nwallette
nwallette

I agree with most of this. The antenna design was a good idea, but bad implementation. If the metal band had been a recessed strip between two pieces of plastic that couldn't be touched without squishing your finger in-between, it would have panned out differently. This should've been caught during prototyping. Better yet, the engineers should have seen it coming a mile away. The response has been disappointing for what could be fixed by a new shell wrapped around the same electronics. (Still expensive, but...) I honestly don't consider the bar-reporting issue a malicious attempt at masquerading signal strength. It's Apple, not AT&T, and they even came out with their tail between their legs when people aren't even demanding an explanation for disparity between actual and perceived reception quality. Finally, there's not much to gain by "lying" about it. The performance of the phone would speak for itself in low-signal areas. Most people don't have the engineering insight to recognize this for what it is. Algorithms that intend to represent something like signal strength or battery life are difficult to do. It's not a straight-up factor of percentage, not necessarily directly quantifiable in a consumer-friendly manner. There's wiggle-room for what you would consider "bad", "fair", "good", "excellent" and whatnot. Is -60dB weak or adequate? Maybe it depends on interference, reflections, the humidity.. Radio is complex like that. I'll give them the benefit of the doubt on that. But the conductive antenna -- that was amateur.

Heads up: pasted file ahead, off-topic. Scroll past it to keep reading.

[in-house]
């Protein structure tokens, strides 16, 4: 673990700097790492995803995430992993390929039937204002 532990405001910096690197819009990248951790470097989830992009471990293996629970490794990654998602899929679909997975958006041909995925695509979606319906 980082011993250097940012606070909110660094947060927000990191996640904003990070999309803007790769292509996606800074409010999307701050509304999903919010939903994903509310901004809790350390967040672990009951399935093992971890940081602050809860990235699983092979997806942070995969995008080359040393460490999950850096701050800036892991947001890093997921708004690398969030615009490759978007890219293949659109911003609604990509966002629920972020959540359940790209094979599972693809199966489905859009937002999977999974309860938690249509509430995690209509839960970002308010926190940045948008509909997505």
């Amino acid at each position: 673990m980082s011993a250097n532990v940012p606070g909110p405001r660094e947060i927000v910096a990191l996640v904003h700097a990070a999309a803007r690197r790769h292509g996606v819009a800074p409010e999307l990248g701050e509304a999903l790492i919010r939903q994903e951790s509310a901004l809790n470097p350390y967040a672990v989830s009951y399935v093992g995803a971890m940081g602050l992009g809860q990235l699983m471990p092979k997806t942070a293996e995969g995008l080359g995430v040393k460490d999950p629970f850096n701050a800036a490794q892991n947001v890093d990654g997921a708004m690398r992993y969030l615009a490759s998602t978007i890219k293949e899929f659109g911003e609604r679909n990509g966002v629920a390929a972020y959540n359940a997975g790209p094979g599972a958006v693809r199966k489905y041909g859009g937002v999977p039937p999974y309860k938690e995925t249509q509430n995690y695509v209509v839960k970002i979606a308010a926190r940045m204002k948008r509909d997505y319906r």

bkn2000
bkn2000

Why the push to market so fast? We need to push ATT and Verizon on 4G networks first. The US lags pitifully behind in wireless and broadband. The internet providers are acting like the cable TV people, a ridiculously high price just to check email. Broadband users should pay like at the gas pump. You download / upload more, you pay more. As far as Vista is concerned, it was like changing your V8 and replacing it with a 2.0L 4-cylinder. My RAM usage went from 160 MB on a XP Home client to 800 MB. At least Apple does not force you to buy another computer just to work with Vista or now Windows 7. I will put off buying an iphone for now.